What do you do?

How to talk about your job or your studies

work studies spanish

Welcome to the fourth of Hablarama’s Basic Spanish Classes

In this lesson, our fantastic, bilingual teacher, Aurora Ielpi, takes us through the Spanish we need if we want to talk about work and studies

Now that you can talk a little about yourself in Spanish, let’s have a look at how to talk about what you do.

Whether you’re still in university, working like a slave for an ungrateful boss,  or are about to retire, it’s always nice to share information about yourself with others.

What do you do?

There are several ways of asking this. Here are three from the most formal to the most colloquial.

  1. ¿A qué se dedica?
  2. ¿A qué te dedicas?
  3. ¿Qué haces?

If you look at the first two questions closely, you’ll see that they are very similar. The difference is in how you address the speaker.

The first is used when you refer to your speaker as usted. In Spain, Usted is used with elderly people, in more formal situations -e.g. a job interview-, or in a situation where the speakers do not really know each other and so there is no real bond between them. For instance, at the doctor’s or at the bank. The verbs and pronouns we use for usted are the same as for él and ella.

The second question is the same as the first but with the form . This is the form you would use in Spain when talking to somebody of your own age, for example. It shows that you and your speaker are on the same level. The conjugation of the verb and the pronoun change to agree with the second person singular.

For a more detailed look at the different uses of  and usted in both Spain and Latin America, visit our class on basic Spanish questions.

The last question is the most colloquial or informal. It shows a little more familiarity with your speaker.  Note, however, that this questions can also mean “What are you doing?”, and is used when the speaker wants to know what the other person is up to at that moment in time.

Soy ingeniero

So, what is it that you do? There are as many answers as there are people, and they can all start in the same way. Whether applying for a mortgage, at the beach or having dinner with your partner’s parents, you can always answer by starting with Soy… (“I am…”)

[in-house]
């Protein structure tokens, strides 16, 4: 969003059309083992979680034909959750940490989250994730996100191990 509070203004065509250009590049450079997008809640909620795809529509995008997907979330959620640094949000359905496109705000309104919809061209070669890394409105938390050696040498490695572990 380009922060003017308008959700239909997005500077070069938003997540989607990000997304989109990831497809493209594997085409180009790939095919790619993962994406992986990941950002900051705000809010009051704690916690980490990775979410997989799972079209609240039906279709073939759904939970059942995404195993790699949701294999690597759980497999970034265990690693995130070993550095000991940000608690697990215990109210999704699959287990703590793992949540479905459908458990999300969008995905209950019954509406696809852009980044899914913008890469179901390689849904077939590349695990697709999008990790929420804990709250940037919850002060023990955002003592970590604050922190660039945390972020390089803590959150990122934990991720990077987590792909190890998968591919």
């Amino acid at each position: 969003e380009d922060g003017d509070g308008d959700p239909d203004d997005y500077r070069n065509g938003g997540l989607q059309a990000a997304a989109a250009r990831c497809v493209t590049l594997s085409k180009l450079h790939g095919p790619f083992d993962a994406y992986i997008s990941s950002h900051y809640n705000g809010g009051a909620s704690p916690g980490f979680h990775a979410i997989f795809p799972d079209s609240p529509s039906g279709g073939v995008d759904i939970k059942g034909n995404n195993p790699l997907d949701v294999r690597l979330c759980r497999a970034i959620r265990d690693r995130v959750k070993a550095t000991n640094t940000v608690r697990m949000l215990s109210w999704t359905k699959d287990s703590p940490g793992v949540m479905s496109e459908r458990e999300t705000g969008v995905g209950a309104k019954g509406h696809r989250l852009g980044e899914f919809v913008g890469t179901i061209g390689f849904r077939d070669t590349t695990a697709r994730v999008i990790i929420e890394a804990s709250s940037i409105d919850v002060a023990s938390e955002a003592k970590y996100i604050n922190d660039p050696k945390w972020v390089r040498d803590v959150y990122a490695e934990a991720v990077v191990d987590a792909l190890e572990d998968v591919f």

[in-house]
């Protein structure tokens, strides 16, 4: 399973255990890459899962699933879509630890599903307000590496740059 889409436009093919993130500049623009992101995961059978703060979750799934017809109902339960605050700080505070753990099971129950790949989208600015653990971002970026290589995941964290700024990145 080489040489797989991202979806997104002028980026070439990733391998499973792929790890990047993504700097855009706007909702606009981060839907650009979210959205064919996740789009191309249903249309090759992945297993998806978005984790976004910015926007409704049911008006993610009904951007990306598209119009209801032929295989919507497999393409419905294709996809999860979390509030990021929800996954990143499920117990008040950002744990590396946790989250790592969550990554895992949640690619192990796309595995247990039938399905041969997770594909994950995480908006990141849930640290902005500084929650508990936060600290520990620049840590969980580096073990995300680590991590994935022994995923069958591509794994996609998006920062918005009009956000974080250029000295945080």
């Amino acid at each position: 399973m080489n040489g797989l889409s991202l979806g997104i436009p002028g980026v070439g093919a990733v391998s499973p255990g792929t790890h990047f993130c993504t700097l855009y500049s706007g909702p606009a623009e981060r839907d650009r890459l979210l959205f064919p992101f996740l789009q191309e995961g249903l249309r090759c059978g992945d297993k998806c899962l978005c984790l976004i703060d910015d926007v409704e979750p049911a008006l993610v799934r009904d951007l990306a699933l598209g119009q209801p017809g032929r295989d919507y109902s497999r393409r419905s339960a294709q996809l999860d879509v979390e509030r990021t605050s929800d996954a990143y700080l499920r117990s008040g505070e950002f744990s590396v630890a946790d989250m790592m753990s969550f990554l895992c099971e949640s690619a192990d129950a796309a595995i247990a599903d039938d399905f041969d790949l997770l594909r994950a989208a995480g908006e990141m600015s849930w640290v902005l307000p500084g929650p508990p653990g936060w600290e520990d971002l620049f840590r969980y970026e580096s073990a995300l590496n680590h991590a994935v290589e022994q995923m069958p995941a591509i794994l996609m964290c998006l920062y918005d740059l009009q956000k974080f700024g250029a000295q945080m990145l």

• Soy profesor de inglés.
  • Soy policía.

Let’s look at some common words for jobs.

abogado/abogada lawyer
estudiante student
diseñador/diseñadora designer
contable accountant
ingeniero/ingeniera engineer
periodista reporter
camarero/camarera waiter/waitress
artista artist
actor/actriz actor/actress
médico doctor
abogado/abogada lawyer
estudiante student
diseñador/diseñadora designer
contable accountant
ingeniero/ingeniera engineer
periodista reporter
camarero/camarera waiter/waitress
artista artist
actor/actriz actor/actress
médico doctor

Have you noticed anything about the entries with two words? That’s right, many of the nouns for jobs and occupations have a masculine and a feminine form. That’s because Spanish comes from Latin, so some words -mainly nouns and adjectives- distinguish between masculine and feminine.

Sometimes this can seem a bit arbitrary, but there are some rules which can help you figure out which is which. For starters, masculine nouns and adjectives typically finish in a consonant (diseñador) or in the vowel o, like abogado. The feminine of these words is made by adding an -a to the word: diseñadora, abogada.

The words on the right-hand column have the same form for both masculine and feminine. In other words, they never change the ending, no matter if they refer to a man or a woman.

Soy un dentisto –  A common error

Imagine you’re at a social gathering and somebody asks you “¿Qué haces?” So, of course, you answer something like “Soy un dentisto.” You’re a man and you’re a dentist, so the word should be in the masculine form, right? Wrong! Words that finish in -sta never change the ending. That goes for dentista, futbolista, and tenista among others. Don’t worry, when you’re talking to someone, people can see you. There won’t be any confusion!

Also, when talking about what you do, don’t add an article before the noun. Soy un dentista should be Soy dentista. There’s only one of you, no need to count!

So, make sure you remember:

Right:  Soy dentista
Wrong: Soy un dentista

Examples from Social media

I’m a musician:

 

I’m a singer:

A video to finish with…

Here’s a song by the Spanish group Café Quijano, “La taberna del buda”. How many jobs from this lesson do they mention?

 

Free classes and resources for learning Spanish

As well as this Basic Spanish course, Hablarama also publishes free, downloadable materials for improving your Spanish vocabulary. And we have a section on Spanish phrases with videos of real-life native Spanish speakers.

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About Aurora Ielpi 8 Articles

Aurora Ielpi was born in Argentina, moved to California (USA) when she was six years old and then back to Buenos Aires some years later. She didn’t speak a word of English when she first moved to America and not a word of Spanish when her family moved again down south. She is convinced that these two experiences led her to teach both languages to whoever is in a similar situation and in need of some help.